The man who had survived multiple gunshot wounds and a huge house fire was rendered useless by a kitchen appliance in a truly laughable moment. While its final ending was far more cathartic and fit well into the story the movie was telling, its sudden weakness was a contrived storyline that wasn’t true to character.

Laurie Strode’s Motivation

One of the things Halloween 2018 did well was follow the life of Laurie Strode and tell the story of a woman truly haunted by her experience. While it’s a more realistic portrayal of trauma, its motivation throughout David Gordon Green’s trilogy is a bit confusing.

Laurie has built her whole life around the assumption that Michael will come back to polish her, but she really has no reason to think that would happen. Stripping away the whole sibling angle of Halloween II, the more recent movies revert Michael back to his original form as a random killer, and he has no real motivation.

Halloween 3 was really awesome

Audiences totally rejected Halloween III: Season of the Witch when it was released in the early 80s because it had nothing to do with Michael Myers. However, over time, the abandoned spin-off film has actually stood the test of time as one of the few good Halloween sequels.

With a fresh idea and a spooky plot, Season of the Witch promised to take the franchise in a new direction as an anthology series. Although it didn’t take off, it’s still considered one of the best films in the Halloween series and far superior to the deluge of cheesy sequels that Michael Myers was resurrected for over the following decades.

Captain Kirk’s Ghastly Masks

Simplicity was key to the original Halloween movie, and the eerie white mask obscuring Michael’s face was the thing that sealed the whole movie. Captain Kirk’s repurposed mask gave the killer an aura of anonymity and helped contribute to his personality known only as The Shape.

Unfortunately, as the sequels progressed, the masks began to move further and further away from the original film’s creepy face. Even in Halloween II, the visibly stretched mask made Michael look completely different, and in Halloween 5, the mask was almost unrecognizable. Capturing the creepy simplicity of the original was difficult, but replicating the mask should have been the costume department’s first priority.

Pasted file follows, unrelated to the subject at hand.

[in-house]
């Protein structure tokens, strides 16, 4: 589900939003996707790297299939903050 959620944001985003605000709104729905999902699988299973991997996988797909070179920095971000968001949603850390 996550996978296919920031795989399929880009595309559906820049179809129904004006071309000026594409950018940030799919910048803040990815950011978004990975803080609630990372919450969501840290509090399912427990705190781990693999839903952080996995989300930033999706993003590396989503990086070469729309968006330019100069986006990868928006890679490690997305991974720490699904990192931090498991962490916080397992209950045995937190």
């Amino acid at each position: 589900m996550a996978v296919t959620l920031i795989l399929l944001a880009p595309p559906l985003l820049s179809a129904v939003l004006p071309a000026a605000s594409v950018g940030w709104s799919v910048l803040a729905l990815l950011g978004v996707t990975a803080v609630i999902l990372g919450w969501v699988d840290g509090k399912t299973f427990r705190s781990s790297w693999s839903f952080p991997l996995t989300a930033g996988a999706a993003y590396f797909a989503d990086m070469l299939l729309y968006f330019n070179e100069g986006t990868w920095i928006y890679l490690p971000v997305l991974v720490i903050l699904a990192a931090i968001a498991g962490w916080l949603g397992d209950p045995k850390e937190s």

Michael stops being scary

While the movies are still known for the most shocking murders of Michael Myers, the oversaturation of the character has diminished Michael’s fear factor a bit over the years. In the original film, he was the almost ethereal embodiment of evil called The Shape, but over time, he’s become just another heavy slasher jerk.

Things came to a head during the Thorn trilogy, where the once great antagonist was reduced to a mere pawn in a much larger plot. Even before that, the repetitive nature of the sequels caused Michael to lose much of his shine, and it stopped being very scary after he was proven to be completely invincible.

Nobody Understood Why Halloween (1978) Was So Good

It’s only on rare occasions that a movie sequel manages to capture the spirit of its predecessor, and Halloween has never really seen a sequel that understands why it was so effective. 1978 was a moment that can never be replicated, and the tone of the film reflected the very specific anxieties of an extremely violent decade.

The movie wasn’t hair-raising because of the details; Halloween was effective because of what it represented to the average small town in America. Michael was not a supernatural monster but an unmotivated killer who could be anyone’s neighbor. Instead of updating these ideas to fit modern times, the sequels instead opted to turn The Shape into a generic product to be copied over and over again.

10 harsh realities of rewatching Halloween movies | Pretty Reel